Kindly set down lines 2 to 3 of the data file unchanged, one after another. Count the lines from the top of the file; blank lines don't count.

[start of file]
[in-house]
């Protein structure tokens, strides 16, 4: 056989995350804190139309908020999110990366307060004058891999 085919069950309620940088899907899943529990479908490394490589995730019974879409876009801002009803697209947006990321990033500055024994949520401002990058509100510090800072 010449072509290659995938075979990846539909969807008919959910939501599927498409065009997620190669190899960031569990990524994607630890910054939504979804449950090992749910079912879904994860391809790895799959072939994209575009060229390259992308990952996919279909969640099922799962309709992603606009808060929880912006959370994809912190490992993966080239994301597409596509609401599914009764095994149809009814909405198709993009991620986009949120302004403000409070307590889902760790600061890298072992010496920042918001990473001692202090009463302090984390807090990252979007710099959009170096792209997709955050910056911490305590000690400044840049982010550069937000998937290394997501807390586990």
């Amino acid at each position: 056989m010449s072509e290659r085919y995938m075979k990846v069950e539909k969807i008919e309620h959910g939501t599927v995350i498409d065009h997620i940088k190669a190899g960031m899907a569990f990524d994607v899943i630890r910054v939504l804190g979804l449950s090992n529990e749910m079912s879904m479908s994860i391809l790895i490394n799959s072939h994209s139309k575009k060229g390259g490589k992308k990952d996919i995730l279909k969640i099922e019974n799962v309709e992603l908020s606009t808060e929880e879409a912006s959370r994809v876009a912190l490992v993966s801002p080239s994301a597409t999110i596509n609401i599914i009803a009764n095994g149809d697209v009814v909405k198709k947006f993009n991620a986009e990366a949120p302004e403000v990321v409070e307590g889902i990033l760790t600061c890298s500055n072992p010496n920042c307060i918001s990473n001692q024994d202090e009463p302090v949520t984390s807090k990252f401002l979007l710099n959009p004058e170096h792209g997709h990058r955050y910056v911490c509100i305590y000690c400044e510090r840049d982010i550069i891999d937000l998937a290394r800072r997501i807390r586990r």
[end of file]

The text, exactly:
């Protein structure tokens, strides 16, 4: 056989995350804190139309908020999110990366307060004058891999 085919069950309620940088899907899943529990479908490394490589995730019974879409876009801002009803697209947006990321990033500055024994949520401002990058509100510090800072 010449072509290659995938075979990846539909969807008919959910939501599927498409065009997620190669190899960031569990990524994607630890910054939504979804449950090992749910079912879904994860391809790895799959072939994209575009060229390259992308990952996919279909969640099922799962309709992603606009808060929880912006959370994809912190490992993966080239994301597409596509609401599914009764095994149809009814909405198709993009991620986009949120302004403000409070307590889902760790600061890298072992010496920042918001990473001692202090009463302090984390807090990252979007710099959009170096792209997709955050910056911490305590000690400044840049982010550069937000998937290394997501807390586990």
């Amino acid at each position: 056989m010449s072509e290659r085919y995938m075979k990846v069950e539909k969807i008919e309620h959910g939501t599927v995350i498409d065009h997620i940088k190669a190899g960031m899907a569990f990524d994607v899943i630890r910054v939504l804190g979804l449950s090992n529990e749910m079912s879904m479908s994860i391809l790895i490394n799959s072939h994209s139309k575009k060229g390259g490589k992308k990952d996919i995730l279909k969640i099922e019974n799962v309709e992603l908020s606009t808060e929880e879409a912006s959370r994809v876009a912190l490992v993966s801002p080239s994301a597409t999110i596509n609401i599914i009803a009764n095994g149809d697209v009814v909405k198709k947006f993009n991620a986009e990366a949120p302004e403000v990321v409070e307590g889902i990033l760790t600061c890298s500055n072992p010496n920042c307060i918001s990473n001692q024994d202090e009463p302090v949520t984390s807090k990252f401002l979007l710099n959009p004058e170096h792209g997709h990058r955050y910056v911490c509100i305590y000690c400044e510090r840049d982010i550069i891999d937000l998937a290394r800072r997501i807390r586990r």